Load bearing capacity vs ride quality





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  1. #1
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    Default Load bearing capacity vs ride quality

    Hi All

    Its time for shock replacement and I am taking the opportunity to fit an aftermarket lift kit.

    EFS offers two options for the rear.

    A 150kg constant load bearing and 250kg constant load bearing capacity rear spring set.

    My first question is this kg rating over and above the standard spring rating.

    Second question will the ride quality be very harsh with the 250kg rear setup. Who is running heavy duty rear springs unladen? Will my passenger's complain.

    The vehicle (07 Pathfinder) is stock.

    But my intention is kit for overlanding and the odd trail. Got to start somewhere. Thanks in advance for any advice.

  2. #2
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    Default Re: Load bearing capacity vs ride quality

    Any opinions on this matter? I would also like to know about this matter.

  3. #3
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    Default Re: Load bearing capacity vs ride quality

    Why do you want to replace the shocks, are they worn out? Maybe keep them stock unless you aim to lift the vehicle as well.

  4. #4
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    Default Re: Load bearing capacity vs ride quality

    Best Tasting Rooi Dooswyn - 65 replies.

    This thread 0 replies.
    Last edited by Chris Stoffel; 2018/03/28 at 12:32 PM.

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  6. #5
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    Default Re: Load bearing capacity vs ride quality

    I think nobody replies because there are a huge amount of variables in his question with none of them supplied with any detail.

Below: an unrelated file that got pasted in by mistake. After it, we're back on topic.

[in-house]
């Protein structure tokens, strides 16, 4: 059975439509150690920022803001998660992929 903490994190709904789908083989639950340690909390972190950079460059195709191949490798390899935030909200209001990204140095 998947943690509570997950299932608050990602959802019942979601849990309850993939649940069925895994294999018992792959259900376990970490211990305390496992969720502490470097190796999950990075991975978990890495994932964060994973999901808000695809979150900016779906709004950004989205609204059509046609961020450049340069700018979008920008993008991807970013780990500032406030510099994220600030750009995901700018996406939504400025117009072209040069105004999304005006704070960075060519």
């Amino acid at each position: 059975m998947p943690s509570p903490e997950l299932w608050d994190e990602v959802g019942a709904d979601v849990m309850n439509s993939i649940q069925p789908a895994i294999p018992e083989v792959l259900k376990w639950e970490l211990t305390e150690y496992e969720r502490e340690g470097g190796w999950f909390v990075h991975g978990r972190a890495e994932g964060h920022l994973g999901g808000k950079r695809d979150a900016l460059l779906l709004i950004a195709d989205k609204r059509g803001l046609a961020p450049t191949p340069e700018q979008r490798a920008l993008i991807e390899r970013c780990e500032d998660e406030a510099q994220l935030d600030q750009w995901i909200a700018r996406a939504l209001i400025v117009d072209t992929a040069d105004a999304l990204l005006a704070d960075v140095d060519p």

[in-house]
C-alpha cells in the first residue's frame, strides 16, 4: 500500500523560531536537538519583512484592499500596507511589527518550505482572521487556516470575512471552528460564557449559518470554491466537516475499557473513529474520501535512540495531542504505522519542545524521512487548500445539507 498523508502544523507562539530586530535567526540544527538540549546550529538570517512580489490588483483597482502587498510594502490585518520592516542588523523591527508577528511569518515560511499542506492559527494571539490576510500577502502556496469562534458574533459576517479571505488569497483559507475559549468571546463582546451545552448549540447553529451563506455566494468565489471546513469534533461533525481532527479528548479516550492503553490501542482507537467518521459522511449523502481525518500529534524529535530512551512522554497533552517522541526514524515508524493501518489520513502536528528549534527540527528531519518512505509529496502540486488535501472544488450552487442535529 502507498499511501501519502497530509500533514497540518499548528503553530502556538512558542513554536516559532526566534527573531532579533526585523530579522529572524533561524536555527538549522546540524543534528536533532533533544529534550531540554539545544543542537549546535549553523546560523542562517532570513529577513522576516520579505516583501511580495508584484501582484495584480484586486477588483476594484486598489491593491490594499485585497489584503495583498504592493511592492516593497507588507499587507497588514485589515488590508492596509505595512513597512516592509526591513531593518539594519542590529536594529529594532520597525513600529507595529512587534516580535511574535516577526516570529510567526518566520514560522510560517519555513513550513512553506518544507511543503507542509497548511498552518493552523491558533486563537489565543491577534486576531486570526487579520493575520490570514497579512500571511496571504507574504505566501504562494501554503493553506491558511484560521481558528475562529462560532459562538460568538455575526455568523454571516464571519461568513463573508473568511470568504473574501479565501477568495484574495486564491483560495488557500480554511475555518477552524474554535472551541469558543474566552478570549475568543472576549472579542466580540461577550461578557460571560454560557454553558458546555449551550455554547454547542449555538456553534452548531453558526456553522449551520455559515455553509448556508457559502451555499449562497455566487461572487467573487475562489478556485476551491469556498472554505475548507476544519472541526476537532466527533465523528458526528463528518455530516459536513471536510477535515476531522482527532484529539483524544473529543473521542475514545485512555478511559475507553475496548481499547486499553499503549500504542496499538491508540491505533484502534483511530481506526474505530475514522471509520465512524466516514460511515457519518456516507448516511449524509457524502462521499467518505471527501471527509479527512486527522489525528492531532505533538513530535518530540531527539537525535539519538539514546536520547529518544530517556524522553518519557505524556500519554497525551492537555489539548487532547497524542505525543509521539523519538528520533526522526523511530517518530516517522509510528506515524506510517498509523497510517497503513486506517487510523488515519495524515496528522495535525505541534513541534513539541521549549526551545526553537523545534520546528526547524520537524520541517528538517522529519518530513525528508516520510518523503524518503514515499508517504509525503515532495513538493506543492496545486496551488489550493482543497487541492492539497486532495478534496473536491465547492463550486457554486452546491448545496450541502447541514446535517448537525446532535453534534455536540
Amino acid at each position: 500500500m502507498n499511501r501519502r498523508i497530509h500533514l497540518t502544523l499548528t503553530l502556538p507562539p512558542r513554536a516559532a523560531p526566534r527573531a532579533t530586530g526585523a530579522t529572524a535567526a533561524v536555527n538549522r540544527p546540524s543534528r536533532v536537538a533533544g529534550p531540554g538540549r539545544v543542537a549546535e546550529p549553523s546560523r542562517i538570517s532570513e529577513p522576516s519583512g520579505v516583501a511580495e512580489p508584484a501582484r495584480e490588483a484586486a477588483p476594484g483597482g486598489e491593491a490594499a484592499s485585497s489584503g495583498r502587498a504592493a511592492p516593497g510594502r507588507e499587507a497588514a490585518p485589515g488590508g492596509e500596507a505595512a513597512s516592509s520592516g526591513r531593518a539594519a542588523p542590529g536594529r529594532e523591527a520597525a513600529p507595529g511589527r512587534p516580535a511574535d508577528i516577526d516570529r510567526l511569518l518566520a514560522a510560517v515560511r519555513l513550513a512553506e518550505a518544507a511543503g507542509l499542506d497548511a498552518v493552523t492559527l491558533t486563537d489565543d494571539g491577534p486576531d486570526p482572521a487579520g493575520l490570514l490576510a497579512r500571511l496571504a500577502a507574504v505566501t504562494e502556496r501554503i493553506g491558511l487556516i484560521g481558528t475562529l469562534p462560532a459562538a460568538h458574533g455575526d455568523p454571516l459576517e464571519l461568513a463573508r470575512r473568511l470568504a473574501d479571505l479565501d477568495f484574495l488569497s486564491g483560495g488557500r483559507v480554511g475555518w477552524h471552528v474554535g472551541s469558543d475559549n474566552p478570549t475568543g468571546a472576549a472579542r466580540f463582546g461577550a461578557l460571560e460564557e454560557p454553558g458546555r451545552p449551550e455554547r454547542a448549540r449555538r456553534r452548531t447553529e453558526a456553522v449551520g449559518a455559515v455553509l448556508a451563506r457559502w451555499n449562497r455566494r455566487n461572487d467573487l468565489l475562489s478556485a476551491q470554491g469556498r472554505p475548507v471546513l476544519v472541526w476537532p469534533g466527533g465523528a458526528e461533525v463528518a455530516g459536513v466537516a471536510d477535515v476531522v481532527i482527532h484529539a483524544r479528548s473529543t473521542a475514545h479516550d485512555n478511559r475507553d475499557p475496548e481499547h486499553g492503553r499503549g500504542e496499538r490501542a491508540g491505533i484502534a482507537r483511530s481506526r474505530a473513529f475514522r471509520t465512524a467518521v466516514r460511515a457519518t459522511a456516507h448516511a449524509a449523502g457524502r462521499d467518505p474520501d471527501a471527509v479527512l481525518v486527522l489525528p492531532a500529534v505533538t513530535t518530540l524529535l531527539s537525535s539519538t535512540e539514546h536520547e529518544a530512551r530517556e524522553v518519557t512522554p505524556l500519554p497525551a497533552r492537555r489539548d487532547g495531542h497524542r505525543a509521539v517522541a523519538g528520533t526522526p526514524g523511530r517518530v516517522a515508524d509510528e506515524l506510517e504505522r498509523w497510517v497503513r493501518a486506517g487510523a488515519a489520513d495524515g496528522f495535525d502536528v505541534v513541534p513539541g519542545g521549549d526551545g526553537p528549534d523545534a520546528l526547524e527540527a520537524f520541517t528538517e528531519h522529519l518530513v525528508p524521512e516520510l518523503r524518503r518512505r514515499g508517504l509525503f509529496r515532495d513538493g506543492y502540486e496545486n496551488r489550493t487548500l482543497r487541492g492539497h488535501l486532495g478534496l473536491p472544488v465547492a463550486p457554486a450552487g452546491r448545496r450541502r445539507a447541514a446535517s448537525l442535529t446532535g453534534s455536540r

It depends on how the extra carrying capacity is achieved IE is is simply a harder spring pack or more leafs added or did they make it progressive etc etc.
    is his passengers super prone to complaining or are they the hardy type farm boy etc.etc.
    Many questions but basically impossible to answer given the data supplied.
    'Generally' speaking any spring that can carry more will be less comfortable when not loaded.
    Audi Q7 - 3l TDi - 2010 - steel suspension - wife's daily
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  8. #6
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    Default Re: Load bearing capacity vs ride quality

    Here is a screenshot of options for my vehicle.

    Can't vouch for how they are fabricated.

    Pathfinder has independent suspension front and rear so no leaf springs.

    And vehicle is bone stock.

    I am sure there are plenty of suppliers offerings similar options for "wagon" ladder chassis SUV with coil suspension.

    My question is to persons who have opted for heavy duty versions of suppliers' raised suspension kits what their ride quality experience is when the vehicle is not laden with overland gear.

    Regards

  9. #7
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    Default Re: Load bearing capacity vs ride quality

    Click image for larger version. 

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  10. #8
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    Default Re: Load bearing capacity vs ride quality

    based on my experience, On my 03 Hilux SC , I had the OME 200kg constant rear springs when unloaded and no canopy it was sitting at 100mm lift drove really bad, loaded the bakkie drove really soft and comfortable. Before selling the bakkie I removed the suspension (buyer wanted the std setup) and put back the original one, bakkie drove quite nice again unloaded.

    So from what I went through if you not going to add any weight it may drive abit harder with the 250kg setup, unless you go for the comfort type setup (ironman do those)
    Hilux 2700i s/c 4X4 with a few extras ...............
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  11. #9
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    Default Re: Load bearing capacity vs ride quality

    Sorry for taking so long to reply, I was struggling to get that little tap out of the box lined up just right.

    What are you hoping to achieve ? Over landing and the odd trail don't sit well together as to get both right you need two differing set ups.